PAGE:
4 Cancer Screenings For Men
June is Men’s Health Month and a great time to encourage the men in your life to take their health into their own hands. There are four cancer screenings recommended for men. Regular screenings can help detect cancer before the body begins showing signs and symptoms, before it’s spread and when it’s easier to treat. Here are four types of cancer that men should consider screenings for.
The American Cancer Society recommends regular colorectal cancer screenings beginning at age 45 for those with regular risk. Those with a family history of color or rectal cancer should speak with their primary care physician about earlier screenings.
There are several different types of tests for colon cancer. You may wish to speak with your physician about which test would be right for you and also your insurance provider to learn about which screenings are covered under your plan.
The good news is, thanks to early detection, the 5-year survival rate for those with localized colon cancer is 90%.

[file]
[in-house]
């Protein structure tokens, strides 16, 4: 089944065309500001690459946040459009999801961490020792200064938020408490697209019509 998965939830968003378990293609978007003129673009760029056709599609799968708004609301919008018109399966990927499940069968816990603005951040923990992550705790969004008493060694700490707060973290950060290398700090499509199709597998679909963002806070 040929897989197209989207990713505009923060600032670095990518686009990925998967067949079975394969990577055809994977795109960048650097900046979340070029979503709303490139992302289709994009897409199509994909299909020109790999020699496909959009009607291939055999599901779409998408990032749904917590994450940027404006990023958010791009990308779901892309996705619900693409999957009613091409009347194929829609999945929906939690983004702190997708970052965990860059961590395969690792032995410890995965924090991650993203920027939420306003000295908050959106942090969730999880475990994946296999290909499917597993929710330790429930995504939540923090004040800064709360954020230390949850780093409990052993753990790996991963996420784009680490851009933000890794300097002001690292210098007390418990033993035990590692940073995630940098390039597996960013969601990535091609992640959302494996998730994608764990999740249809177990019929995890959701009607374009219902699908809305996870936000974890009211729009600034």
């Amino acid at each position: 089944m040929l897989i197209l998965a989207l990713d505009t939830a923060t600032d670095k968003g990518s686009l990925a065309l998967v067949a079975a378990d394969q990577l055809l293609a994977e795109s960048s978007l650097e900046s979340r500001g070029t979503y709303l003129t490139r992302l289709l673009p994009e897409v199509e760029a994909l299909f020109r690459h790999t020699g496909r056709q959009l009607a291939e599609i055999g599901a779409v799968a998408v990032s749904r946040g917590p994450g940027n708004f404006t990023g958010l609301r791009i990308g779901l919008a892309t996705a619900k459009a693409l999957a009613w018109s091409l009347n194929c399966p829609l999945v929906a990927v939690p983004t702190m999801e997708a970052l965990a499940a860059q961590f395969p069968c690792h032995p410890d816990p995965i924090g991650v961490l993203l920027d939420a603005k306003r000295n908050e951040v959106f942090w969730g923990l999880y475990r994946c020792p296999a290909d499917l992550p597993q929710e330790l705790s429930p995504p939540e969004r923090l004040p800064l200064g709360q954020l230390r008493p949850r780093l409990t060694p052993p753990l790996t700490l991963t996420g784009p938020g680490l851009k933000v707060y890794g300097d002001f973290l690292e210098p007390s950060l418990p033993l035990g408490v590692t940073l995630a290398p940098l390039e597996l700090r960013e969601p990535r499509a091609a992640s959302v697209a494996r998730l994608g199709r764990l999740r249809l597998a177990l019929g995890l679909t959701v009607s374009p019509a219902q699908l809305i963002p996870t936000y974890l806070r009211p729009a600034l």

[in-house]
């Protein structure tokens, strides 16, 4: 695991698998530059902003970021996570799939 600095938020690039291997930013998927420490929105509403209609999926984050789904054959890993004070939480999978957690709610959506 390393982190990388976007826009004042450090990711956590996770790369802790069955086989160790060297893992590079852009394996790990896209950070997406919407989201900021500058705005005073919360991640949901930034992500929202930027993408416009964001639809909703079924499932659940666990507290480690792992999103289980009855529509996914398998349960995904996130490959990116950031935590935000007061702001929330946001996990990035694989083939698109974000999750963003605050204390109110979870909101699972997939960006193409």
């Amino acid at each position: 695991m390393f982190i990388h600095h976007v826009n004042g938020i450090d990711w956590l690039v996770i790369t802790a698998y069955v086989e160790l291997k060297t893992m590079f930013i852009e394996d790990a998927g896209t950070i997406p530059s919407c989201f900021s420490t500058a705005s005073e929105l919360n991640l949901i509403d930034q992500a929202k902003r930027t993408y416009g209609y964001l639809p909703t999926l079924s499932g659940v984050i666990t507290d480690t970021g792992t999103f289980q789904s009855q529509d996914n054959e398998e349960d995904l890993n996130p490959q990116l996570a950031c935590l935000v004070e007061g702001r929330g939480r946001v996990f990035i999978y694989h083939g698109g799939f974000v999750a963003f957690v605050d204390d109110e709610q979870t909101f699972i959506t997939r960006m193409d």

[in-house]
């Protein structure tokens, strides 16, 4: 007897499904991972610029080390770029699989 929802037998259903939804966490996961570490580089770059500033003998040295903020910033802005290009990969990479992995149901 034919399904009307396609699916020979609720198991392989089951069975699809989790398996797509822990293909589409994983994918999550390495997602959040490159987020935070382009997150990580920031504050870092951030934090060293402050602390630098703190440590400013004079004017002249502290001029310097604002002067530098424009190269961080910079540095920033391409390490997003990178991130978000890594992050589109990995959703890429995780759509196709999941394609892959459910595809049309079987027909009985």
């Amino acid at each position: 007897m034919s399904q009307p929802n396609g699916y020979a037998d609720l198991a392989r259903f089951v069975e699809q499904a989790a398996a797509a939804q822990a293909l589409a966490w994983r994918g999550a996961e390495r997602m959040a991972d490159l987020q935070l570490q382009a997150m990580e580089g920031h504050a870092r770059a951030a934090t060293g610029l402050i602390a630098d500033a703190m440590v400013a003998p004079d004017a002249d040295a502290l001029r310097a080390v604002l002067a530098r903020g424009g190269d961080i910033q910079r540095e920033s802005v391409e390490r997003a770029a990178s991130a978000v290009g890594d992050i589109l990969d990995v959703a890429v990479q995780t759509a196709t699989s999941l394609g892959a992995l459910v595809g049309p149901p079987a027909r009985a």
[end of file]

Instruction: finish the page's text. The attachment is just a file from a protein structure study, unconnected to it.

Healthy men should speak with their doctor about prostate cancer screening with a PSA test beginning at age 50. Those with a family history or a higher risk (African American men) might consider earlier testing between the ages of 40-45.
According to the National Cancer Institute, the 5-year survival rate for prostate cancer is 98.2%.
Monthly self-examination is a good practice for men with concerns about skin cancer. Check yourself from head to toe, looking for any changes in skin – spots, freckles, moles, etc. Report any suspicious changes to your doctor right away. You may also request your physician check you the first time to show you what to look for.
Skin cancer is almost always curable when found and removed, according to the Skin Cancer Foundation.
If you are age 55-80 and a current smoker or have quit within the last 15 years, you should talk to your doctor about lung cancer screening and whether or not it would be right for you.
If you would like help quitting smoking, check out these tips from the American Cancer Society. The sooner you quit, the more you can decrease your risk of developing lung cancer. In fact, according to a U.S. Surgeon General’s report, five years after quitting smoking, your risk of several types of cancers is cut in half.
Before you decide to schedule a screening test, it is important to know that there are risks involved with many screenings. You should speak with your doctor about the risks and benefits and make a plan together. If you have any questions or would like more information, please contact us today.